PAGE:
| 8:27 pm on May 6, 2009 (gmt 0)|
I think you're seeing what I would call "inherited" toolbar PageRank. Sub-pages of sites often see this effect - they "inherit" the toolbar value from a higher-level page, instead of being based on a calculation of that URL's actual value.
I don't think it's any indication of how much value your profile page is likely to pass to pages it links to. But then, this is broadly true of all toolbar PR data, IMO.
Still, you could always test it yourself by linking to something using desirable keywords and seeing whether you get PR9-style link strength. Uninitiated link builders might give you a fair price too ;)
| 5:13 am on May 7, 2009 (gmt 0)|
Coincidentally, I see that both my Facebook home and profile pages are PR9 too. Maybe we should all exchange links. ;)
Actually, I see that it depends on what toolbar I'm using and what route I've taken to get to the page in question. With one route in, the Google Toolbar gives me a PR9 on my FB home page and a grey bar on my profile page.
But if I navigate around a bit, the Google Toolbar in IE shows a grey bar on both my home and profile pages, whereas at least one toolbar in Firefox continues to show PR9 on both pages.
[edited by: Robert_Charlton at 5:15 am (utc) on May 7, 2009]
| 4:06 pm on May 7, 2009 (gmt 0)|
Kind of an interesting question. Twitter profile pages seem to carry their own (not inherited) PR. I checked a few celebrities. A popular TV personality has a mere PR3 profile despite a high six-figure follower group, while a celebrity blogger has a PR7 profile. Perhaps it's no coincidence that the celebrity and blogger both have PR7 sites, but the blogger has a home page link to his Twitter profile. I'm sure that the blogger, who has been on Twitter for a much longer time, also has many more third party links to his profile from other blogs, etc.
The linkage opportunity is quite limited, though, with the current profile page design.
| 4:36 pm on May 7, 2009 (gmt 0)|
I don't agree at all with "inherit" thesis.
To me, facebook home page gets a lower PR.
It gets PR 8, while profile page gets PR 9.
I would not really link many sites, but only my own blog if this could help.
Anyway it's a weird issue: my profile page is pretty new, and I have no friends. So,there is no reason to get high PR.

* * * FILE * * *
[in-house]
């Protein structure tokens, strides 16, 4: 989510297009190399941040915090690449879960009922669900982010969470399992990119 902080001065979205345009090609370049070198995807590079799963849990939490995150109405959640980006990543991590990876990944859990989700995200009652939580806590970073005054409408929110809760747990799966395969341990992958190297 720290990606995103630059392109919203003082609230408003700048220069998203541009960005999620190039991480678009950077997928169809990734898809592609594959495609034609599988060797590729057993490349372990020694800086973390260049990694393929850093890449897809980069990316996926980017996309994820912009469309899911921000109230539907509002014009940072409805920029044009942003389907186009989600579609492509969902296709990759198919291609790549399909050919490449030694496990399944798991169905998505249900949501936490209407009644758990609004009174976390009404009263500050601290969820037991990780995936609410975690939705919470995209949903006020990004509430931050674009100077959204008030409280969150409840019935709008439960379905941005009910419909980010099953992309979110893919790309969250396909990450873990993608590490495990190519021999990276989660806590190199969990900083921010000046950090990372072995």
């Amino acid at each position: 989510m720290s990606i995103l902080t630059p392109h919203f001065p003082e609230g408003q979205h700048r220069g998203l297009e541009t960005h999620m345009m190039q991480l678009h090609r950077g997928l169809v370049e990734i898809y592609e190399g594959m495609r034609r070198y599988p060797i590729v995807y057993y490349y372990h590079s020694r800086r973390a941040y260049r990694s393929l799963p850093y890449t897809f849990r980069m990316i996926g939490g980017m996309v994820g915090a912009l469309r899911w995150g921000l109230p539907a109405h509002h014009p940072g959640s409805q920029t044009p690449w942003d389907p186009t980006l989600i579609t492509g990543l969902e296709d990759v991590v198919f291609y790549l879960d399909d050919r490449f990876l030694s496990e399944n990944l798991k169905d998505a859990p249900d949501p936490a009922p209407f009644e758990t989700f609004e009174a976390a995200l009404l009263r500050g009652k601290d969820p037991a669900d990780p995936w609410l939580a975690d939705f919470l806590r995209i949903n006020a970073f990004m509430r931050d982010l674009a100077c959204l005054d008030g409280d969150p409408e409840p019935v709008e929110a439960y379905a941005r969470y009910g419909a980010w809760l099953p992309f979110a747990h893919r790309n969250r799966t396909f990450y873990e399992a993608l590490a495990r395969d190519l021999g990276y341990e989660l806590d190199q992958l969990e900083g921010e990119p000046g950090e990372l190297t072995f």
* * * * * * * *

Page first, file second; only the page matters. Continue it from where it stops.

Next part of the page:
There would be another explaination, but I miss it...
| 3:00 am on May 8, 2009 (gmt 0)|
As Robert pointed out, it changes on how I got there. I went to my page, had a PR9, checked the cache page, only to be shown a mobile login screen for Facebook, hit the back button, and now it's gray.
err i mean, "selling a link from a PR9 page for only $50 a month!" heeh, any takers? j/k
| 8:09 am on May 8, 2009 (gmt 0)|
|So,there is no reason to get high PR. |
The point is that it doesn't have high PR - it is simply based on a connection with high PR pages on the same site, that the toolbar misinterprets - hence my use of the word "inherit". It hasn't actually "inherited" anything - just an issue with the way the toolbar green bar works (and there is no connection with behind the scnes PR - which is about the real link value of a page).
It's a similar effect to the various methods of "faking" toolbar PR for a given URL that have worked over time. The toolbar is at best indicative and at worst totally inaccurate.
| 10:19 am on May 8, 2009 (gmt 0)|
Most of the times this can be seen in Firefox as it updates the TBPR after the page is downloaded on the browser and sometimes does not refreshes (probably long time taken to page download) and continues with the PR of the previous page.
However, I have never seen such an issue with IE where the TBPR is queried before page is downloaded.
| 11:06 am on May 8, 2009 (gmt 0)|
so, it's just a toolbar bug...
...and what does it mean grey bar (when shown)?
| 7:19 pm on May 8, 2009 (gmt 0)|
or no toolbar PR,
or another bug.
| 9:42 pm on May 8, 2009 (gmt 0)|
It's not just a "?" URL, it's a "#" URL.
It doesn't mean anything. It's the PR for [facebook.com...]
| 9:45 pm on May 8, 2009 (gmt 0)|
| 11:56 pm on May 8, 2009 (gmt 0)|
URL's with pound signs (the hash mark #)